When I have run “how to press” panels at anime conventions, I always highlight that it is important to go over all the rules and regulations of what a press badge entails. However, the issue I had at Wonder Con is that press guidelines were not clearly written out on the website. Though CCIP claimed it so at Wonder Con, we went back to the website to find what they were talking about.
Essentially, CCIP claimed there was a limit on press badges. The website did not communicate this clearly. Also, the website has very small font and the information is very much cluttered and scattered. I will give CCIP brownie points for eventually sending an attachment of what material needs to be sent out per outlet for Comic Con International. Yet, it is always important to have information clearly presented on a website. It is also important to define what is considered appropriate coverage and what materials need to be presented. AniMagic cited examples of specific sites and Anime Expo clearly states that an image gallery does not meet requirements for press.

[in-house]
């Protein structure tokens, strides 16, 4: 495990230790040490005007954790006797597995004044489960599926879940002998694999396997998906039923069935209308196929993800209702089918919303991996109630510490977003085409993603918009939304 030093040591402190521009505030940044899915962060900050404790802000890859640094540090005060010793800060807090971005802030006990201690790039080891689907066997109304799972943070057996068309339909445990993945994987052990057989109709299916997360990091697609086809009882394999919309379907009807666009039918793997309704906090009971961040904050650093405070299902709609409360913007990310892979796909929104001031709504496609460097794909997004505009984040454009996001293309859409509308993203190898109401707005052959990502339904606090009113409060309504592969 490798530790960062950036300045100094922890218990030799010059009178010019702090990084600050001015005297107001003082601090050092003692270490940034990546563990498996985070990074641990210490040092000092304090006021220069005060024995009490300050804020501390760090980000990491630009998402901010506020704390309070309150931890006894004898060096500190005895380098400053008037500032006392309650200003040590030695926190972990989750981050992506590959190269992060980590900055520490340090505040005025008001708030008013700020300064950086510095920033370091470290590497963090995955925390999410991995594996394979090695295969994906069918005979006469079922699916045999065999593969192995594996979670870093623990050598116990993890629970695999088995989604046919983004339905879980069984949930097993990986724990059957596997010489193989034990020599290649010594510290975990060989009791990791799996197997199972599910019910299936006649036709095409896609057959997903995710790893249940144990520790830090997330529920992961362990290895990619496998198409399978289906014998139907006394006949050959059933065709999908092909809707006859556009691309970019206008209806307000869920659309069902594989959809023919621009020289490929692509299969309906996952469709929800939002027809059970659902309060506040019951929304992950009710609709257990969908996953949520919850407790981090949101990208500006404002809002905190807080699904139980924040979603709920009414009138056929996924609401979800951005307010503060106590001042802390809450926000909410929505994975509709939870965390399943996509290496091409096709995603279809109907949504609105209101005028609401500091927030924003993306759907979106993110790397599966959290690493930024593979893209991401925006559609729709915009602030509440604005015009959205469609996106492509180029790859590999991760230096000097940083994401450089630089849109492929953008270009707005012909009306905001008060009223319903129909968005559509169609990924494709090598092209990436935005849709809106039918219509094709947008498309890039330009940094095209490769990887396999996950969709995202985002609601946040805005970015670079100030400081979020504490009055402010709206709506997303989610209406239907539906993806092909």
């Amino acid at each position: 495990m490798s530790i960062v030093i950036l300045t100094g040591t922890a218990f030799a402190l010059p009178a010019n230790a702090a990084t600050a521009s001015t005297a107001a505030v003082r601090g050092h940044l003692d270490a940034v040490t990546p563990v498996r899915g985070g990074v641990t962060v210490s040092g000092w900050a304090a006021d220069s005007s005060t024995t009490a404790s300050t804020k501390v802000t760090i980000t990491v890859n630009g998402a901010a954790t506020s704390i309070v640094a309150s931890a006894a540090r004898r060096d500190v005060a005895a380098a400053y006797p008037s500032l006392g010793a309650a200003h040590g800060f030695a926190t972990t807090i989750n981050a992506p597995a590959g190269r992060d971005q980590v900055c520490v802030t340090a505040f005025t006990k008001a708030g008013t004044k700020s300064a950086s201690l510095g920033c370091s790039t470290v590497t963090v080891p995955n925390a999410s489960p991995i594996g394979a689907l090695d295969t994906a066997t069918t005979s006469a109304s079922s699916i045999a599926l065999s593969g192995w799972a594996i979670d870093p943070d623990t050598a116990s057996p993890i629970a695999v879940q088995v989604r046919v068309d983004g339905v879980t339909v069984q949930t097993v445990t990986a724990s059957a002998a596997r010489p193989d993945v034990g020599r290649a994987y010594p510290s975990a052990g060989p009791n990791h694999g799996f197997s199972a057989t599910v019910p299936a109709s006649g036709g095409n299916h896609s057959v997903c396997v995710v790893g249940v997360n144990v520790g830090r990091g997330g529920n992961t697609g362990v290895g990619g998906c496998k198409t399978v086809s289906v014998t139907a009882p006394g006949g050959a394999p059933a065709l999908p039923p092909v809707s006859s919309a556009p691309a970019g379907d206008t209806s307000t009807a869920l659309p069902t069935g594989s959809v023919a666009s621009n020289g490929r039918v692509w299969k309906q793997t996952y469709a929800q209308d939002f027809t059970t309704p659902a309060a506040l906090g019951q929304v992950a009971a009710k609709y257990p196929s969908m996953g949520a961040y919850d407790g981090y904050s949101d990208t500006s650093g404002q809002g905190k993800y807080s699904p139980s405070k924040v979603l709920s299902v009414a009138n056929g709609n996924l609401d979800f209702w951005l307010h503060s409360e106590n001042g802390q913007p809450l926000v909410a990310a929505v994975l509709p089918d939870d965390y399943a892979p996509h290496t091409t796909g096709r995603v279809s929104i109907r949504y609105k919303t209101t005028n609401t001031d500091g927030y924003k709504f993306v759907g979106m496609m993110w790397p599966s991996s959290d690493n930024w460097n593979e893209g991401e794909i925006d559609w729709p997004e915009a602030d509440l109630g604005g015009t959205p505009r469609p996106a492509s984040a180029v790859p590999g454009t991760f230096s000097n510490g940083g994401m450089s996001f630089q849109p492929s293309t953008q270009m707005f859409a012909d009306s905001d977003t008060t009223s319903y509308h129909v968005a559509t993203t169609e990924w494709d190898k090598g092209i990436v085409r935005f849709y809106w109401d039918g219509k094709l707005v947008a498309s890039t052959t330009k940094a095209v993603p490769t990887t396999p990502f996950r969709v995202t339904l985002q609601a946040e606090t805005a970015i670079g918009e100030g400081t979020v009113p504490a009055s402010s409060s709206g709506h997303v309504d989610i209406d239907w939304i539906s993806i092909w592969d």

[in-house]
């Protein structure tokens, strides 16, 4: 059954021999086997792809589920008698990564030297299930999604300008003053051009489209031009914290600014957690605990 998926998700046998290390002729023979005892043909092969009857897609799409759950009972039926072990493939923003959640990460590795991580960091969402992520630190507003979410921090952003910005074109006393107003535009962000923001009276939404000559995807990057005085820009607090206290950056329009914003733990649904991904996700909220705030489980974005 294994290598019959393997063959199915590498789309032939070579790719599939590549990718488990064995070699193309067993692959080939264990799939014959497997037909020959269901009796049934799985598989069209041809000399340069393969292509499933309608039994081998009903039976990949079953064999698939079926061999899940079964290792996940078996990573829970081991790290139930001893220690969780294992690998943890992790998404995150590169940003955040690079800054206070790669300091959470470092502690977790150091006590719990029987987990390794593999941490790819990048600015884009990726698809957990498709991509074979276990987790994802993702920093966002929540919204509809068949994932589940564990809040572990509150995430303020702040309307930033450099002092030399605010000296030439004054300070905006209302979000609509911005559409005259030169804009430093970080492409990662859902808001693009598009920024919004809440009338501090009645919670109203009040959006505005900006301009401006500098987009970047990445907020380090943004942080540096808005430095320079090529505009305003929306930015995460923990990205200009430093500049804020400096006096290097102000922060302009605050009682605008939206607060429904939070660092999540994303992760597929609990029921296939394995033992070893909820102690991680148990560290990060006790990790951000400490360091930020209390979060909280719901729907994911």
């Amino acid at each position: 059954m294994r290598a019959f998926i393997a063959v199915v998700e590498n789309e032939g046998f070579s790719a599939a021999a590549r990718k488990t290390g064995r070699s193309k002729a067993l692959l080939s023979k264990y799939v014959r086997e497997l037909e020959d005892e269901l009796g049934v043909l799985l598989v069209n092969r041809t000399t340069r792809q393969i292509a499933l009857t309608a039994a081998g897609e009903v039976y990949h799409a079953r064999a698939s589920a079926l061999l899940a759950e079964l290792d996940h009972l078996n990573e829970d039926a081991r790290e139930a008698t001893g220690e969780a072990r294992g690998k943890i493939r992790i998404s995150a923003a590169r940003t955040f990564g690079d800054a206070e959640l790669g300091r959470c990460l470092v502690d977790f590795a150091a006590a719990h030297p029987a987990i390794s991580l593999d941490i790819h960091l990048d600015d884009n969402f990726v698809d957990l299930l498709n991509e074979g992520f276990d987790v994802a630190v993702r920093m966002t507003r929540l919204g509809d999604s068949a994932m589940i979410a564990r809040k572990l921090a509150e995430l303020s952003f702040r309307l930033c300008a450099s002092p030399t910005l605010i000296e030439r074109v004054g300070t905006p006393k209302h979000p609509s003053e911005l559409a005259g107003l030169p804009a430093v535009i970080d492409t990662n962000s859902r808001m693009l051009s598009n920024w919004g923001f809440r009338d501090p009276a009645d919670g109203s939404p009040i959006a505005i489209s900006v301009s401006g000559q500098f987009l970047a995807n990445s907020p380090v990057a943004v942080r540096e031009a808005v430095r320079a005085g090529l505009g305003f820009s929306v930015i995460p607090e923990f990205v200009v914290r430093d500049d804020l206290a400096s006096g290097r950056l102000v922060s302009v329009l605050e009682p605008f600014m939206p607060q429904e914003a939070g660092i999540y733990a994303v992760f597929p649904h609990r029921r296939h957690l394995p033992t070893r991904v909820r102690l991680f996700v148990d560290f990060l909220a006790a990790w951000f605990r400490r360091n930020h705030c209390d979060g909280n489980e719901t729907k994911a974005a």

I ask convention organizers to take a look at their convention press section. Are the guidelines clearly stated? Is there a limit for comp’ed badges? What is defined as a byline? What’s the contact information should anyone have questions? All communication needs to be clear on the website and info needs to be easy to find.
3. Do not tell us how to do our job
Convention coverage – of any type – are finding homes online in various media based websites. Everyone does it differently. That’s the beauty of it. Internet video reviewers will give you a vlog breakdown and perhaps some video footage spliced in between. Podcast sites will feature a convention wrap up in special two hour deluxe edition of the show. Others may write and share photos. You will also get those “Top 10 Cosplay Babes of SuperWhoLock Con” type of lists by Maxim, Playboy, etc. The point is, each site does it differently. The way how a site covers a convention is different. Additionally, each site has different people with different duties – writers, copy editors, video editors, artists, etc.